When developments of any scale are planned, deciphering statutory car parking requirements, minimum car parking requirements and generally how many parking spots are needed can be a major headache.
That's where a traffic consultant comes in. The role of a traffic consultant (or traffic engineer) is to determine precisely how many parking spaces and their layout/design needs to ensure the building's likelihood of being approved and overall functionality.
Traffic consultants also assist in any matters related to traffic analysis, bicycles/End of Trip Facilities, pedestrian connectivity and other transport-related strategies that may aid you in any facet of negotiating the Planning System.
The role of the traffic consultant will depend on the stage of the project. Still, the overall goal of a traffic consultant is to ensure a development's compliance with local guiedlines, standards and current practice required for council approval.
A traffic consultant will work with project architects/managers/planners/developers to help secure planning permits for developments in a cost effective and timely manner, allowing for car park reductions, through a thorough traffic engineering assessment.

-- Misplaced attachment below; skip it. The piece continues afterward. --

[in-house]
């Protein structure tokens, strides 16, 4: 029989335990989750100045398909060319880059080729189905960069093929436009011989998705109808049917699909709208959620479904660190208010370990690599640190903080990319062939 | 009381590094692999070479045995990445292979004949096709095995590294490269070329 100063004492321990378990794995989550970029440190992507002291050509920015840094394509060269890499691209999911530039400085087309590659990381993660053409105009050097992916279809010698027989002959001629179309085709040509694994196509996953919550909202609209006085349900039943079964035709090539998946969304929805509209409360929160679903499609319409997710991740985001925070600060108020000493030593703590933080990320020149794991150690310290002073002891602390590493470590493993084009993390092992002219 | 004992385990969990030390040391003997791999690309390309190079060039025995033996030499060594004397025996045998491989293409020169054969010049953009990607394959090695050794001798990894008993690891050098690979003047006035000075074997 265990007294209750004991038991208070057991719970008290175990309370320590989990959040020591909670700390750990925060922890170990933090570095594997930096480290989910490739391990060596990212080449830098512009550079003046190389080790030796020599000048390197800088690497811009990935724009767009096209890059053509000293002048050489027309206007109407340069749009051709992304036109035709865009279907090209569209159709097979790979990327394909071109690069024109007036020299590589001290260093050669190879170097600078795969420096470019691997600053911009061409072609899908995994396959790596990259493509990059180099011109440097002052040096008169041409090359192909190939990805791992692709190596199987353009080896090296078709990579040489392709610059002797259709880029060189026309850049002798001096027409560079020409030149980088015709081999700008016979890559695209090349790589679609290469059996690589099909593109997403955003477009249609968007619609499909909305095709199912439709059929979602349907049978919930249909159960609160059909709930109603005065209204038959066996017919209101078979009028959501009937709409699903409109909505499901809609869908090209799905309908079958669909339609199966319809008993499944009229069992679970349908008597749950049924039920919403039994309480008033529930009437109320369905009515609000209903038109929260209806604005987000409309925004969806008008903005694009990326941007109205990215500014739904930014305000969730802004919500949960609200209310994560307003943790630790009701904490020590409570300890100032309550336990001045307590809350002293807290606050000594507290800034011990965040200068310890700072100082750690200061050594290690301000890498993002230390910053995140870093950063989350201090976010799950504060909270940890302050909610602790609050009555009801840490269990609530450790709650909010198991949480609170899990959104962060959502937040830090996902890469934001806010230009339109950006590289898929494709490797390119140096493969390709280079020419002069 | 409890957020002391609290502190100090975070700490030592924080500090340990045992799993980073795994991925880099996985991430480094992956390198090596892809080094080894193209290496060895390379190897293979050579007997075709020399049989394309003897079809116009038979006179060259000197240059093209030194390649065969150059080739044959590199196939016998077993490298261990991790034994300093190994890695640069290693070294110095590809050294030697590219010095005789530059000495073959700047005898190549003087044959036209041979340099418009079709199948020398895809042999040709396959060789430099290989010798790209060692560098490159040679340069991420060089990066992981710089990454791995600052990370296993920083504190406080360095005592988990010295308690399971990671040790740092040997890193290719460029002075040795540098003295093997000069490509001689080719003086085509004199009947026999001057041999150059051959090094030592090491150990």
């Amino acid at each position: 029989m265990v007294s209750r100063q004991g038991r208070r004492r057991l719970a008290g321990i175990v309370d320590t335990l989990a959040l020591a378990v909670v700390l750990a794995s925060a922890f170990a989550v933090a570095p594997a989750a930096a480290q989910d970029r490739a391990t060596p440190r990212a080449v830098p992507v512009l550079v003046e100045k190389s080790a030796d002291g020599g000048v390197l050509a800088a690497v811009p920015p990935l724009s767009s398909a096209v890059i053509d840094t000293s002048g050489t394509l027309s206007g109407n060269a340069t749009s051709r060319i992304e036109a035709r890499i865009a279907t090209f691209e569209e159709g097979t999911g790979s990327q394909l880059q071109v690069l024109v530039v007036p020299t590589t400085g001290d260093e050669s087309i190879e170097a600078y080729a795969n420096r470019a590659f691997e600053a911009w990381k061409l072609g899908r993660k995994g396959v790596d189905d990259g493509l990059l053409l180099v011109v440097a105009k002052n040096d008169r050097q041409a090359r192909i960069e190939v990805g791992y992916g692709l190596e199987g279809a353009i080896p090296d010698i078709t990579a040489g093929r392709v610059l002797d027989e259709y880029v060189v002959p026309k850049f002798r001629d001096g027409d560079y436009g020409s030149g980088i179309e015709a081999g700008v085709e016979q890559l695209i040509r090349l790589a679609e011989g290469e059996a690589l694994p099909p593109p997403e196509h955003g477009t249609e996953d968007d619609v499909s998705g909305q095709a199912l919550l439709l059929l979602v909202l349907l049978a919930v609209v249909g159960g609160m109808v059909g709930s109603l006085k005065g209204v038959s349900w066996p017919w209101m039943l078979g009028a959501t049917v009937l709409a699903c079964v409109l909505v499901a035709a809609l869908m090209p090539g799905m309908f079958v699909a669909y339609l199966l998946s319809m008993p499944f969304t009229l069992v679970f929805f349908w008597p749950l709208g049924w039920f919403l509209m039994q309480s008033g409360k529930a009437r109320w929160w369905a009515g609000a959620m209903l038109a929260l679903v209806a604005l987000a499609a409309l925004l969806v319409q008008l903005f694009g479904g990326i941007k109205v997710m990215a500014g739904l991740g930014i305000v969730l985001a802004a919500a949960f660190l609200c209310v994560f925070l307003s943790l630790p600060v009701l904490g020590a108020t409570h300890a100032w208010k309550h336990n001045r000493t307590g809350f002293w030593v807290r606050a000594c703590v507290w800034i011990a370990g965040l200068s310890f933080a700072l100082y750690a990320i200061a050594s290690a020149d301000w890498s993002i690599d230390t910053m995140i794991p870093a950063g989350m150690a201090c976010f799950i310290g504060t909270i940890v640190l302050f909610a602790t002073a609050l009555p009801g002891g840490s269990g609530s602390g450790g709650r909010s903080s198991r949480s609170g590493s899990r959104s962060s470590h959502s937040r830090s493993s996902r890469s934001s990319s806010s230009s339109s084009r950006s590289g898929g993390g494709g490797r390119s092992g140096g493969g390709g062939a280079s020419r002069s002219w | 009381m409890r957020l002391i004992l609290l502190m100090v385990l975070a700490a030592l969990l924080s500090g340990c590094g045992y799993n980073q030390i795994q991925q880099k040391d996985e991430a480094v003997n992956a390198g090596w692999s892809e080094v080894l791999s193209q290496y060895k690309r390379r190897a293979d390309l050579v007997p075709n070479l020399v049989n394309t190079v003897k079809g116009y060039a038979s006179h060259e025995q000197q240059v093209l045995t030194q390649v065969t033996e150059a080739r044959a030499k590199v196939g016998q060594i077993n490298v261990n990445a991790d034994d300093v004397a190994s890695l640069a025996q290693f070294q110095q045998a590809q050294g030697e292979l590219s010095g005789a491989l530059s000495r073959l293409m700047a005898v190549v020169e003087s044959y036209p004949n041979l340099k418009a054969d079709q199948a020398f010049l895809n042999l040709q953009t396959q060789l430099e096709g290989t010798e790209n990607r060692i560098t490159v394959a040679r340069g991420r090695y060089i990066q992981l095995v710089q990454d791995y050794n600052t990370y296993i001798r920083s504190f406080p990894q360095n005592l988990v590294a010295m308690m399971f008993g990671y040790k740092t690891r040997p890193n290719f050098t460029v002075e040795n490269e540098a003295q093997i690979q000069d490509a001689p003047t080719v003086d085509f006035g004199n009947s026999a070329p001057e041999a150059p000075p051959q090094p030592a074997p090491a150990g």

Why are traffic consultants valuable to a project?
They have the potential to save your project a lot of money.
For developments where the provision of extra car spaces involves costly digging further underground or mechanical car parking installations, traffic consultants will help justify a sensible reduction in parking that won't financially impact the development. This can include reducing the need for visitor or customer spaces, which do not necessarily represent a good Return On Investment (ROI).
At the heart of what a traffic consultant does is to ensure the traffic generated by developments into the local areas is at an acceptable level and as efficient as possible.
This can also include Local Area Traffic Management Studies (LATMS) both on behalf of Council’s and developers, particularly where there is a cumulative impact of new development (think Cremorne, Box Hill, Cheltenham etc.).
This includes an assessment of parking or traffic within a defined area to see if any potential changes would be beneficial to the area, such as:
• Introduction or changes to parking restrictions
• Additional parking provided fore defined user groups
• traffic calming devices such as road humps or slow points
• turn restrictions, intersection upgrades, signalised intersection changes (phasing, priority etc).